Laura Pellicer

Digital News Producer

Laura Pellicer is a digital producer with WUNC’s small but intrepid digital news team. She is a former producer with The State of Things, a show that explores North Carolina through conversation.

Her coverage at WUNC of the controversial Silent Sam Confederate monument garnered a Gracie Award from the Alliance for Women in Media.

Laura was born and raised in Montreal, Quebec, a city she considers arrestingly beautiful, if not a little dysfunctional. She worked as a researcher for CBC Montreal and also contributed to their programming as an investigative journalist, social media reporter, and special projects planner. Her work has been nominated for two Canadian RTDNA Awards.

Laura loves looking into how cities work, tracing innovations in science and technology, and pursuing stories about Indigenous rights. She is enamored with her home in North Carolina—notably the lush forests, and the waves where she moonlights as a mediocre surfer.

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NCDHHS

Updated on Jan. 15. This post will be updated periodically as we tackle your questions.

Courtesy NCDHHS

North Carolina health officials have announced a significant revamp of the state vaccine rollout plan. They have done away with the previous sub-tiered four-phase system and introduced a streamlined plan with five groups.

Governor Roy Cooper in a candid photo wearing his black face mask where he gives coronavirus briefings.
File Photo, Courtesy Governor Roy Cooper Twitter

Updated at 8:15 p.m.

In a Tweet issued Wednesday afternoon, North Carolina Governor Roy Cooper called for President Donald Trump to either step down or be removed from office. The Tweet was personally signed, indicating that it came directly from Cooper and not a member of his staff. 

Andrew Harnik / AP

Updated at 9:08 p.m.

Angry supporters of President Donald Trump stormed the U.S. Capitol on Wednesday in a chaotic protest aimed at thwarting a peaceful transfer of power. They forced lawmakers to be rushed from the building and interrupted challenges to Joe Biden’s Electoral College victory.

Unsplash / Creative Commons


It’s a holiday season like no other. With families and friends practicing social distancing, and traditional celebrations stripped down to the bare minimum, many North Carolinians are finding themselves a bit lonelier this year.

Courtesy North Carolina Museum of Natural Sciences

It's not easy keeping the family engaged and entertained during this unprecedented holiday, but these North Carolina museums are making that tall task a little more accessible. Across the state, museums have turned to digital technology to craft online tours that aren’t subject to regular business hours.

Jerrye & Roy Klotz / Wikimedia Commons with edit

Federal and state law enforcement have arrested 21 people associated with a large-scale drug ring involving the North Carolina campuses at UNC-Chapel Hill, Appalachian State University and Duke University.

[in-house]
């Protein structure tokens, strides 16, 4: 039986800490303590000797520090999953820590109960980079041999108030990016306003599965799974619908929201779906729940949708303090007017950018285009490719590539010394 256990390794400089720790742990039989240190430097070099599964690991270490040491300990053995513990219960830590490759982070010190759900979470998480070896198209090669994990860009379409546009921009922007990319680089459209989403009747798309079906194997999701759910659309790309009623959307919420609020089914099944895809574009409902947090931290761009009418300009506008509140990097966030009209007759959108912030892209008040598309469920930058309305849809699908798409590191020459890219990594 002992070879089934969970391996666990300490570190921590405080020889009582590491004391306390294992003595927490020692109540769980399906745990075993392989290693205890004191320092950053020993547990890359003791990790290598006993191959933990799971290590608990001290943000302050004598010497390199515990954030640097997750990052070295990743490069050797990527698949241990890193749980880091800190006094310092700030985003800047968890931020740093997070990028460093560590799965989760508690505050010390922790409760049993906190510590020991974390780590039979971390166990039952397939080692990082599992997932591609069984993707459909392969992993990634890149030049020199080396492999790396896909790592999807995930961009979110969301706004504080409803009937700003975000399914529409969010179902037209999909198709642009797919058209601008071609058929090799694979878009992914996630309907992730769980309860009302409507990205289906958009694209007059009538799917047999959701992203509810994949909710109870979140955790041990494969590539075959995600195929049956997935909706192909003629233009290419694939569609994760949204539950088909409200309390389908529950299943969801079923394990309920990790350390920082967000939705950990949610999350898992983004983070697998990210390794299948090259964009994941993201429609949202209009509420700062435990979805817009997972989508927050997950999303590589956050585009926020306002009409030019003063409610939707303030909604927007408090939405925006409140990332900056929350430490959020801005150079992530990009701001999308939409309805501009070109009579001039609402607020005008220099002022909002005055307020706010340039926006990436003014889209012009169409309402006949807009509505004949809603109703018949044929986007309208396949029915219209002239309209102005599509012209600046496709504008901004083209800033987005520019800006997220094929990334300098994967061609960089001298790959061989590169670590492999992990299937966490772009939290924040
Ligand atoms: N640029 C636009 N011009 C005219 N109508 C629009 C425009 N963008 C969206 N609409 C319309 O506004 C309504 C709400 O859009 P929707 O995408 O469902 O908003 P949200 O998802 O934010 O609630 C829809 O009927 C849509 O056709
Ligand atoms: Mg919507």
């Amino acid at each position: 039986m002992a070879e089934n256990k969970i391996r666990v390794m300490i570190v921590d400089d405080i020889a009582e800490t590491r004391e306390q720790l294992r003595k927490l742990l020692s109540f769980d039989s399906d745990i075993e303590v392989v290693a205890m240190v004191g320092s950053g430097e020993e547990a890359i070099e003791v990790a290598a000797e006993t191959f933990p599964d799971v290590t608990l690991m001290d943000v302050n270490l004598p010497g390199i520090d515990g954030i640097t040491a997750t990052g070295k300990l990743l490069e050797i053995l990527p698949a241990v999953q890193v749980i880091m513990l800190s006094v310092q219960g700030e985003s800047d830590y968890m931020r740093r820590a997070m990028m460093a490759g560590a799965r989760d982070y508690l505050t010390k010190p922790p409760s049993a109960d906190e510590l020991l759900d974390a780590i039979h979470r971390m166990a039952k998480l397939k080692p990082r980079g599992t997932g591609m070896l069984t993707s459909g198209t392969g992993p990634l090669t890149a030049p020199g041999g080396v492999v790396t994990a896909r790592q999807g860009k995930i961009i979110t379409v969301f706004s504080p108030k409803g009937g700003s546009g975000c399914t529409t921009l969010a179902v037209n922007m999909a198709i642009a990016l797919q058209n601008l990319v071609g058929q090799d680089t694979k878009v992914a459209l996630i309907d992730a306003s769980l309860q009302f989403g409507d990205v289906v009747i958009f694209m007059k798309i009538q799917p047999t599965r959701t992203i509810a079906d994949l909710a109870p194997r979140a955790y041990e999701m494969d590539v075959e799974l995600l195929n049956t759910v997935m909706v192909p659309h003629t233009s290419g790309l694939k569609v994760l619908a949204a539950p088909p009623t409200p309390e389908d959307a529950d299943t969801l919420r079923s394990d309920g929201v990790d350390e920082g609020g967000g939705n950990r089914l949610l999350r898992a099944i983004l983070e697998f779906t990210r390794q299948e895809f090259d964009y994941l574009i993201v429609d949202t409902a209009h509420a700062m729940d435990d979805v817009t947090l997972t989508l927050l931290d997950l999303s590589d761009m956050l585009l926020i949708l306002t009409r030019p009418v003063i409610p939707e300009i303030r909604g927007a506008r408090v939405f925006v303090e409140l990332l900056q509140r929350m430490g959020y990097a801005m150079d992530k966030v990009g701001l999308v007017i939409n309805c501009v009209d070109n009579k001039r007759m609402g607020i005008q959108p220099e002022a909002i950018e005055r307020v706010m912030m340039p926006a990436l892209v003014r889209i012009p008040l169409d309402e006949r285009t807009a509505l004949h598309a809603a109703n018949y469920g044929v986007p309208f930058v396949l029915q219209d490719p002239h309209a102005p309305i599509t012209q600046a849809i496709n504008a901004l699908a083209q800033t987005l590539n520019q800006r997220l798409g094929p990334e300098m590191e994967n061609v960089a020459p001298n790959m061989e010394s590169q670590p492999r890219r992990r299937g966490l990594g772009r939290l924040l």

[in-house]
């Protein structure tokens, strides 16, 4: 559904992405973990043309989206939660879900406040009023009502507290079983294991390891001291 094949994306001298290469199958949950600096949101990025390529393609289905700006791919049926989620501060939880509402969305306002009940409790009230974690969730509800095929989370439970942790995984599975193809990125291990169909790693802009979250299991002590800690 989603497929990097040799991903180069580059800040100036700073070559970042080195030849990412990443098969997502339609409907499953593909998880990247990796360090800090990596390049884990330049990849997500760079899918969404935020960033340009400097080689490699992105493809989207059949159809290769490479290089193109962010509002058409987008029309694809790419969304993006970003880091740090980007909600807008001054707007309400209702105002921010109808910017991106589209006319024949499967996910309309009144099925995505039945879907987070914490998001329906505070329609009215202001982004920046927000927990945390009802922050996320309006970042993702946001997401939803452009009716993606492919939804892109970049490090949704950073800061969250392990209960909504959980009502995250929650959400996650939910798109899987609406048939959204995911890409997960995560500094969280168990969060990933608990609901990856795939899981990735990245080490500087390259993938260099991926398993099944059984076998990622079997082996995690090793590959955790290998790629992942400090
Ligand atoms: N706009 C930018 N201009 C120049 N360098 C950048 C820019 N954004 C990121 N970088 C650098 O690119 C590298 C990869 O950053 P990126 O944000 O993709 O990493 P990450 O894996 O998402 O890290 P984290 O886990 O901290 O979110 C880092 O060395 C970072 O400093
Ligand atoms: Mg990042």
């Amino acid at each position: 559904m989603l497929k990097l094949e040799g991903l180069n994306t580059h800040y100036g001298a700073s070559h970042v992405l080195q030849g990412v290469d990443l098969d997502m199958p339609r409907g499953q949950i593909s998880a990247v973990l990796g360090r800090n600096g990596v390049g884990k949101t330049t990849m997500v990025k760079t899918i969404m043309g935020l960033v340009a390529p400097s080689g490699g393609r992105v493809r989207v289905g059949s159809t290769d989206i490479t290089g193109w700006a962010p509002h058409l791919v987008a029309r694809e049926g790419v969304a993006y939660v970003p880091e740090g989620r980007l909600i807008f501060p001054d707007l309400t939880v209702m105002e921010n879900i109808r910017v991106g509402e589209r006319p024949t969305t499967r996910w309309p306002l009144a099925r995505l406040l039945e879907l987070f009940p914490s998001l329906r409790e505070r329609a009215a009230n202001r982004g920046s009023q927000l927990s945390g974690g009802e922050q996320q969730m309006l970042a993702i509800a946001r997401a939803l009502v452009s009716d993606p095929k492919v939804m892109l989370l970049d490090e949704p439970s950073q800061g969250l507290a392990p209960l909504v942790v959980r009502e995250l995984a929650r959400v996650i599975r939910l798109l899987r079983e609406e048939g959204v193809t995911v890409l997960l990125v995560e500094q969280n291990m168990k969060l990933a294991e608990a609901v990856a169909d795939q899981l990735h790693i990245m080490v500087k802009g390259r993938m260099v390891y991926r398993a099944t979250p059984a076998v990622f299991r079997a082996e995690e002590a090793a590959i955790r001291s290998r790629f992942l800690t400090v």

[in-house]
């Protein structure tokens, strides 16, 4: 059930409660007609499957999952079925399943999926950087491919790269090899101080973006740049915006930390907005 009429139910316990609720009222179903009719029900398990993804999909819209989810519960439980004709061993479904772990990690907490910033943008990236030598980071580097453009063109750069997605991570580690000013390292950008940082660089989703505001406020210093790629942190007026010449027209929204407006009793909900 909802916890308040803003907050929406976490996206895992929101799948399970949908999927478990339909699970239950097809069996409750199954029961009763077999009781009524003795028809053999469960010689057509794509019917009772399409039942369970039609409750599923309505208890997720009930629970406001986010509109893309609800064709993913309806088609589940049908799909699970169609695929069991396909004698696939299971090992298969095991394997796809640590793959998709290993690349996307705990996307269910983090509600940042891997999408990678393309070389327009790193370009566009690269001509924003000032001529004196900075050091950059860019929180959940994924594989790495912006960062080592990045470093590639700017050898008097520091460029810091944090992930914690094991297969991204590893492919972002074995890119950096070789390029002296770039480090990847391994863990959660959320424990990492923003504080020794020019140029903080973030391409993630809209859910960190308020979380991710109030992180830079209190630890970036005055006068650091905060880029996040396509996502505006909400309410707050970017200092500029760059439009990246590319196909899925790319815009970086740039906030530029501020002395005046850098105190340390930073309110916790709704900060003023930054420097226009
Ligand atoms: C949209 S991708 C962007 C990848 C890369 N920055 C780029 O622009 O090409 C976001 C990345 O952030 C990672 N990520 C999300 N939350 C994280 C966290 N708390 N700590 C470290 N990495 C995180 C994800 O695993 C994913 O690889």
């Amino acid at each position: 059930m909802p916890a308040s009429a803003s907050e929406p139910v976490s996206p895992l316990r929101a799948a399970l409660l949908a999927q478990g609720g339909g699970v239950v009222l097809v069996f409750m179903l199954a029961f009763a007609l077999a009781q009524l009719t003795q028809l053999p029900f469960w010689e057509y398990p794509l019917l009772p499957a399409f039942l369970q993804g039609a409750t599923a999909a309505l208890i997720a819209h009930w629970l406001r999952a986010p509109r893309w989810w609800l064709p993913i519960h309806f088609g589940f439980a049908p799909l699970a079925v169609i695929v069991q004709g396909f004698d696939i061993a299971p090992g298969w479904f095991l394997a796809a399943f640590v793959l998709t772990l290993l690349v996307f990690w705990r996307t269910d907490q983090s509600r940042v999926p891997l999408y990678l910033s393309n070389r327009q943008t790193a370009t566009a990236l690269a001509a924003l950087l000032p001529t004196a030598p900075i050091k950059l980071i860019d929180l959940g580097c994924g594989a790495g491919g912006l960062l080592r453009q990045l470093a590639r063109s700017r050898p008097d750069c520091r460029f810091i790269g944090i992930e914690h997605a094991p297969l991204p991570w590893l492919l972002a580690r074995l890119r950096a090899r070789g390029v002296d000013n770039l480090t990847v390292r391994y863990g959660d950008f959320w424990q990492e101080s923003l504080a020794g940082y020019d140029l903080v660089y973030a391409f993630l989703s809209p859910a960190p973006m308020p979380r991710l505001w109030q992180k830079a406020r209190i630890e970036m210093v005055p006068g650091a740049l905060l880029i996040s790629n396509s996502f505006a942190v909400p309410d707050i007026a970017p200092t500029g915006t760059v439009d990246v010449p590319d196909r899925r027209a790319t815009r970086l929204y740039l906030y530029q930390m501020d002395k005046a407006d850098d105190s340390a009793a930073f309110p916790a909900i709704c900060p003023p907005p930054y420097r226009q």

Daniel Schludi / Unsplash / Creative Commons

Updated at 6:10 p.m.

Governor Roy Cooper announced Tuesday that North Carolina could receive a limited supply of a COVID-19 vaccine in as soon as two weeks. Hospital workers will be first in line to get it.

Chris Seward / AP Photo

In the final countdown to Election Day, the Trump and Biden campaigns turned attention to a swath of land just north of the South Carolina border and to the diverse people who live there.

Governor Roy Cooper in a candid photo wearing his black face mask where he gives coronavirus briefings.
File Photo, Courtesy Governor Roy Cooper Twitter

North Carolina’s coronavirus cases continue to climb, with the state hitting its second-highest new case count on Thursday.

Gerry Broome / AP Photo

Updated at 1:40 a.m. on 11/4/2020

Democratic Gov. Roy Cooper was reelected Tuesday, defeating Republican challenger Lt. Gov. Dan Forest.

Laura Pellicer / WUNC

In the final days before the election, both the Trump and Biden campaigns are trying their luck at courting a last few votes. They are hoping Lumbee voters may help swing the state.

Over the weekend, Trump greeted thousands at a rally in Lumberton, Robeson County. The visit came on the heels of recent statements from both Trump and Biden asserting support for full federal recognition for the Lumbee tribe.


Playgrounds throughout Durham, N.C. city parks were closed March 26, 2020 after Mayor Steve Schewel issued a stay-at-home order for the city in an effort to battle the coronavirus pandemic.
Chuck Liddy / For WUNC

Governor Roy Cooper announced on Tuesday that North Carolina will enter the next phase of reopening, dubbed “Phase 2.5,” starting Friday at 5 p.m.

Protesters march through the streets of downtown Raleigh on Aug. 28, 2020, in support of Black lives and against police brutality.
Jason deBruyn / WUNC

Updated at 10:32 a.m. Aug. 29, 2020

Hundreds of protesters gathered in downtown Raleigh Friday night to denounce police violence and the recent killings of Black Americans. Protesters marched peacefully for about three hours carrying signs with slogans including "Abolish the Police" and "Black Lives Matter."

Dave DeWitt / WUNC

Orrin Pilkey was sounding the alarm about climate change and sea level rise long before the topics were part of public consciousness. As an early whistleblower, his work was not always well received, but he pressed on and has authored and edited dozens of books about the environment in the past few decades. His latest book, co-authored with his son Keith, takes a look at some of the unexpected ways climate-related sea level rise will affect the lives and livelihoods of people across the United States.

Kate Medley / For WUNC